The Priest's Graveyard by Ted Dekker. It was the story of a priest named Danny Hansen, whose upbringing in war-torn Bosnia led him to take the law into his own hands and to bring justice to those who had escaped the judgment that they truly deserved. Along the way, this troubled man met an equally troubled lady named Renee Gilmore. A woman whose life was controlled by drugs and powerful men. These two found each other at the lowest point of their lives and created something beautiful. At the end of the story, Danny took the fall for two murders that Renee committed and was sentenced to 50 years in prison. Danny would do anything to protect his Renee.
Dekker's latest novel, The Sanctuary, is a continuation to this story. Danny has served three years in a typical California high security prison when he learns that he is being transferred. This new jail is supposed to be a state-of-the-art correctional facility, constructed to be more than just a place for society's deviants to mark time. It is a new type of institution designed to rehabilitate and restore.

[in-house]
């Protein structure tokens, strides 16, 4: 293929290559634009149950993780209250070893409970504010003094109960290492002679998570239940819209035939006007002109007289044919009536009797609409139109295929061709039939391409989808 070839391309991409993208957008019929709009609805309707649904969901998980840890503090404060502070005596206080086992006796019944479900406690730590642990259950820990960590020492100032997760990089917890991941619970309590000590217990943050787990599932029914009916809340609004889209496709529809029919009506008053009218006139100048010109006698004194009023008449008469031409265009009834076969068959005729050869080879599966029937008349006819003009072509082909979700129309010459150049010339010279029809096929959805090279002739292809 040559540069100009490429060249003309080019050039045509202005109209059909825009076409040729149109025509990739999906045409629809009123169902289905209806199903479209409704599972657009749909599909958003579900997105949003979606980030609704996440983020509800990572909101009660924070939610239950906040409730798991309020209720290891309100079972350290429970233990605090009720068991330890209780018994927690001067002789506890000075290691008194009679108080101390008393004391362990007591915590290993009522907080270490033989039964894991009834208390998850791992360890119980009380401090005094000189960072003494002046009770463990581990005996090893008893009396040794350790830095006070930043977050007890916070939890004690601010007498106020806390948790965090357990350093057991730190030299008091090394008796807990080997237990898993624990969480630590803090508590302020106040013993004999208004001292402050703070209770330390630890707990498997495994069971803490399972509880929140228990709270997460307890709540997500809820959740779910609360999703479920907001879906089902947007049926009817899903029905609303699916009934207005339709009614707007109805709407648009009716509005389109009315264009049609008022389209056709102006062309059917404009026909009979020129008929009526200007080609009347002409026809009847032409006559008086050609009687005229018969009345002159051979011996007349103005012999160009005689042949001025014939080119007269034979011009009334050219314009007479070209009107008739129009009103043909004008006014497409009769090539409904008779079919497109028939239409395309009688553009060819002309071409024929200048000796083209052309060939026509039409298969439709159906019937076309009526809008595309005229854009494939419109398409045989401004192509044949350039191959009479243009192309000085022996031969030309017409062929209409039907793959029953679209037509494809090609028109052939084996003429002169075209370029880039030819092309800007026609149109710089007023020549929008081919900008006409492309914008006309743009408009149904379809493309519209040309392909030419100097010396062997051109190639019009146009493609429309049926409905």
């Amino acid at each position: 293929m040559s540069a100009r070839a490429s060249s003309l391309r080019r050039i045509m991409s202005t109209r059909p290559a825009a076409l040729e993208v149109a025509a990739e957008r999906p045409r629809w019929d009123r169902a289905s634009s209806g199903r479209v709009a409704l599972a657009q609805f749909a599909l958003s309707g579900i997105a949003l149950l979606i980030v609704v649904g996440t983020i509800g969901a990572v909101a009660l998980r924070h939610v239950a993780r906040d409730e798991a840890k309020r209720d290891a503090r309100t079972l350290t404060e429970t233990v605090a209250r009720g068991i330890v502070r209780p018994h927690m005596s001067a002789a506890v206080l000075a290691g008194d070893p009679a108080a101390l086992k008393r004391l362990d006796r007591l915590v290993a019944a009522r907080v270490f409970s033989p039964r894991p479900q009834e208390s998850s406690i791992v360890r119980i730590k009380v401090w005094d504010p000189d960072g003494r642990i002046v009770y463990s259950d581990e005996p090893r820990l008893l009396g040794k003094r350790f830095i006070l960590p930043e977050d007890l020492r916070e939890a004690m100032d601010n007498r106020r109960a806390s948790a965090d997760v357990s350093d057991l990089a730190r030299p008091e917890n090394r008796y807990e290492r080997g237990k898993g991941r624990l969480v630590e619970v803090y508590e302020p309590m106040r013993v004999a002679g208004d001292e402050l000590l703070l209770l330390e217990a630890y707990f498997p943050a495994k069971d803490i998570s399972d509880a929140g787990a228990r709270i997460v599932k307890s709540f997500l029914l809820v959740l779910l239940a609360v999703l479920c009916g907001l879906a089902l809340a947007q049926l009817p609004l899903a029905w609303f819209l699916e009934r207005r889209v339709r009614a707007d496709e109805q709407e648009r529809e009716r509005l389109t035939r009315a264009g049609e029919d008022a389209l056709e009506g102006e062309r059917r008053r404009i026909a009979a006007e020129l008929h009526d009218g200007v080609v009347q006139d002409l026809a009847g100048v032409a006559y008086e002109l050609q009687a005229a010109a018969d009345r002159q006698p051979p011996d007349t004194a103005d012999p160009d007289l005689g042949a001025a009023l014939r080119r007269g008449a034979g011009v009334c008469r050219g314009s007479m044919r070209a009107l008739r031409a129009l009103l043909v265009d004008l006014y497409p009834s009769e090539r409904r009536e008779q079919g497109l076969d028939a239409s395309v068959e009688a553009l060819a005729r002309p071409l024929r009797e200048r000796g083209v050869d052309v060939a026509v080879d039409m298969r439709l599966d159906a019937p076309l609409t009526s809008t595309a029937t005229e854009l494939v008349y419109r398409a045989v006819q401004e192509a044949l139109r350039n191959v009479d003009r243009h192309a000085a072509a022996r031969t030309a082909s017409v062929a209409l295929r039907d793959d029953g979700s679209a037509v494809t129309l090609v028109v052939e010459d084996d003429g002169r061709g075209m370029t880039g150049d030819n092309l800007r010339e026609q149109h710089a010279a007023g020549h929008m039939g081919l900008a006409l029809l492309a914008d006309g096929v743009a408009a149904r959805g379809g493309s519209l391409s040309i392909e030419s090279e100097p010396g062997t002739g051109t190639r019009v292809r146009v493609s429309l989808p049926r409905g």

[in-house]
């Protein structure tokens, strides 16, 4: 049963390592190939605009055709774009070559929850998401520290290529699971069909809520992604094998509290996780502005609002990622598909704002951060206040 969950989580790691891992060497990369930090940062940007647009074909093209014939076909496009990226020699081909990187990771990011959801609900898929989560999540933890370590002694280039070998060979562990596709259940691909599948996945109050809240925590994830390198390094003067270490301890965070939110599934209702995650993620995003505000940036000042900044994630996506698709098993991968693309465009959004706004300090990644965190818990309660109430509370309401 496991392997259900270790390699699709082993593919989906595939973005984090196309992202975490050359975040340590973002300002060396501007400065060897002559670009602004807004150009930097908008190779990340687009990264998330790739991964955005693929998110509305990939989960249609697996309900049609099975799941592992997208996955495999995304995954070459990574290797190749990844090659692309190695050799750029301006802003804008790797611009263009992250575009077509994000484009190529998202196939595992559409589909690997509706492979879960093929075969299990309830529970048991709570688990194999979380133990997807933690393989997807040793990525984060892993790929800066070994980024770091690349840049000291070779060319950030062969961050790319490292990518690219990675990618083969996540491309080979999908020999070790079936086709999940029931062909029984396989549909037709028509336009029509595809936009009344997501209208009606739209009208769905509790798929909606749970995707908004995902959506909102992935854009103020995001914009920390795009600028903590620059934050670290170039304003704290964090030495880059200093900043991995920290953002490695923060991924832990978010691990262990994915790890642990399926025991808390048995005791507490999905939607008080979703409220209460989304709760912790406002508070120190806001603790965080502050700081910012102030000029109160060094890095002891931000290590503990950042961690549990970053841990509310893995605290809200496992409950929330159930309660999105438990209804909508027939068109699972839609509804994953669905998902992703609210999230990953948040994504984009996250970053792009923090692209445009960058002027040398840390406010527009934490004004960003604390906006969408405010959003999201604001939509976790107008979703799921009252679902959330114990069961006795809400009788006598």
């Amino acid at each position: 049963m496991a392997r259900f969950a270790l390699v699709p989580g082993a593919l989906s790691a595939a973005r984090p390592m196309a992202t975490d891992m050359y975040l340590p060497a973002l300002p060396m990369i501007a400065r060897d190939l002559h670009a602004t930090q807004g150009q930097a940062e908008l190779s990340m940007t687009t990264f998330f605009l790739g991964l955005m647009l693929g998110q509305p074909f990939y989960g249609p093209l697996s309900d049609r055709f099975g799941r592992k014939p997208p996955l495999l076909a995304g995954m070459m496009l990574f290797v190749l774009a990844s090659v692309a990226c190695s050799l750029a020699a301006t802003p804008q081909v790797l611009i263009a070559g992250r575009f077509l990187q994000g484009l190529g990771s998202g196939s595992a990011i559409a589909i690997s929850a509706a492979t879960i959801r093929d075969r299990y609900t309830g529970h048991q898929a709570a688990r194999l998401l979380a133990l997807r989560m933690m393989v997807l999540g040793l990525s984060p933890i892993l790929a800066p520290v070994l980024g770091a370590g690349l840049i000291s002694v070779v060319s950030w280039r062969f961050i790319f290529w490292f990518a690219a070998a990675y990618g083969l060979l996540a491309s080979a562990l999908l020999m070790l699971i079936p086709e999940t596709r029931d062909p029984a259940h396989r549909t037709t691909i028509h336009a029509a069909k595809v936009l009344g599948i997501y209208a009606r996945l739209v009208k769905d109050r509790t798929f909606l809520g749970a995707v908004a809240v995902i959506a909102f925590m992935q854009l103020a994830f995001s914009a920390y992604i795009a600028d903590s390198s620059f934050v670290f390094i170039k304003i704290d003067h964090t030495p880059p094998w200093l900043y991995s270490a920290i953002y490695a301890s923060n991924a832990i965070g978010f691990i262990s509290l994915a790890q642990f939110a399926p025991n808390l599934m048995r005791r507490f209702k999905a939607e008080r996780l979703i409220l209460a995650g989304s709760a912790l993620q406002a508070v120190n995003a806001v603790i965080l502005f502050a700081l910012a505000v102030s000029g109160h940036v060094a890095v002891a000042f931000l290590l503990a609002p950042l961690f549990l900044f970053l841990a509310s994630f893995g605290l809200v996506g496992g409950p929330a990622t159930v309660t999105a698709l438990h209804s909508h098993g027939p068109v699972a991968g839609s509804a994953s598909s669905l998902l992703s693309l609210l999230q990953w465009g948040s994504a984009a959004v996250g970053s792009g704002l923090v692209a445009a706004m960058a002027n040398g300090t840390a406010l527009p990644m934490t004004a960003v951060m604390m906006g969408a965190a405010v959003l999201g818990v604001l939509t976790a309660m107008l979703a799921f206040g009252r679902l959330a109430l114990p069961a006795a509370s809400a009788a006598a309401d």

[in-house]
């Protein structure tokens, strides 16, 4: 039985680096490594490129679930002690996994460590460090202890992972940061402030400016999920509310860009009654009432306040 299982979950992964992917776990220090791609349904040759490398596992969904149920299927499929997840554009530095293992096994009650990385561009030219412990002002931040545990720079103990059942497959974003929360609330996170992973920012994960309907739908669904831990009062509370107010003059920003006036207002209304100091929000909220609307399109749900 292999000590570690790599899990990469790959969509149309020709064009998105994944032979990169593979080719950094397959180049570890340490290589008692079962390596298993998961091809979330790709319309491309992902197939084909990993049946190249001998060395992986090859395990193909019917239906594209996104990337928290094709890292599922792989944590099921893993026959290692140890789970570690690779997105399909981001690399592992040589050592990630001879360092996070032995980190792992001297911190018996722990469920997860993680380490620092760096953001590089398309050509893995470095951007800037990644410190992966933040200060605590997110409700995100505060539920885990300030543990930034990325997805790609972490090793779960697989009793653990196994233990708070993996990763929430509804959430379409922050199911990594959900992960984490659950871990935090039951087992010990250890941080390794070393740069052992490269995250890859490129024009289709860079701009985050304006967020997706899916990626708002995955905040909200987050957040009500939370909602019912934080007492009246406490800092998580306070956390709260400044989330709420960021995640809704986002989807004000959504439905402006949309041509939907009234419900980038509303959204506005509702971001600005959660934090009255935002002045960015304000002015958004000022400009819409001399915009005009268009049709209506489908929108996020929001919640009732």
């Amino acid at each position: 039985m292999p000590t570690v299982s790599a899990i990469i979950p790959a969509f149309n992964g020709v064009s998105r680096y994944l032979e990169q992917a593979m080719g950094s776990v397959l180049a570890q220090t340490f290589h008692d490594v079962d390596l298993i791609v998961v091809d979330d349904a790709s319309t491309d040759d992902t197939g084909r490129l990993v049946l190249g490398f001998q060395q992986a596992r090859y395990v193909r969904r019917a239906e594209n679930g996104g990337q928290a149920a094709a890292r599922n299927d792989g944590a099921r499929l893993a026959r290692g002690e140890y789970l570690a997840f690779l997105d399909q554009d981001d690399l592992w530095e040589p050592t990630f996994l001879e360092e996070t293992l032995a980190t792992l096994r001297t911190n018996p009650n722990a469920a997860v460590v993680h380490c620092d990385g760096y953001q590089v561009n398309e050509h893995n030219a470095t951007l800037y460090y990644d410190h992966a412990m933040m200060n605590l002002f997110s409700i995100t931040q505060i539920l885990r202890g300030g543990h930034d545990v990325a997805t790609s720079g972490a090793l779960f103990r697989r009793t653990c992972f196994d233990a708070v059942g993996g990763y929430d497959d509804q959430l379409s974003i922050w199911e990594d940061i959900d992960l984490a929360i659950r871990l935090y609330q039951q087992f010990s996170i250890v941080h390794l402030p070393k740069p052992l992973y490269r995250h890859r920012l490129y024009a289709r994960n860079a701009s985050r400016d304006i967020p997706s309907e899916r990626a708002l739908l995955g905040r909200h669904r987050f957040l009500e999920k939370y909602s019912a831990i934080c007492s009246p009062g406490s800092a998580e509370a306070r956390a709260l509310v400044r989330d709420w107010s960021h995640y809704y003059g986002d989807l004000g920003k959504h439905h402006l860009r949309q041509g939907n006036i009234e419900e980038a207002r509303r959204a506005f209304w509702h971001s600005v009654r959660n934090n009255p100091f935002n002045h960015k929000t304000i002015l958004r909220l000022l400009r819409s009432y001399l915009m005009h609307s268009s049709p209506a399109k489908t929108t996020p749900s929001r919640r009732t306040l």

When Danny arrives he is determined to continue following his non-violence pact. He has sworn off his days of brutality and conflict. Yet the prison warden continues to test Danny, placing him in situations where he is expected to fight to save himself. The more he works to avoid these traps, the more he is subjected to brutal treatment by the prisoners and the prison staff. As this is going on, Renee is being lured to the prison by someone who knows about her past and has threatened to kill her and Danny. To protect Danny, she is lead to an ex-policeman who was responsible for arresting the ring-leader of the prisoners. This man agrees to help Renee mainly to protect himself, but he also seems to truly care about Renee as well. Yet upon arriving at the prison, all of Renee's plans quickly unravel and both she and Danny must deal with two madmen and a corrupted prison system. Some men are who they appear to be, and others are not. A tale that I really enjoyed, even more than the first part of the story.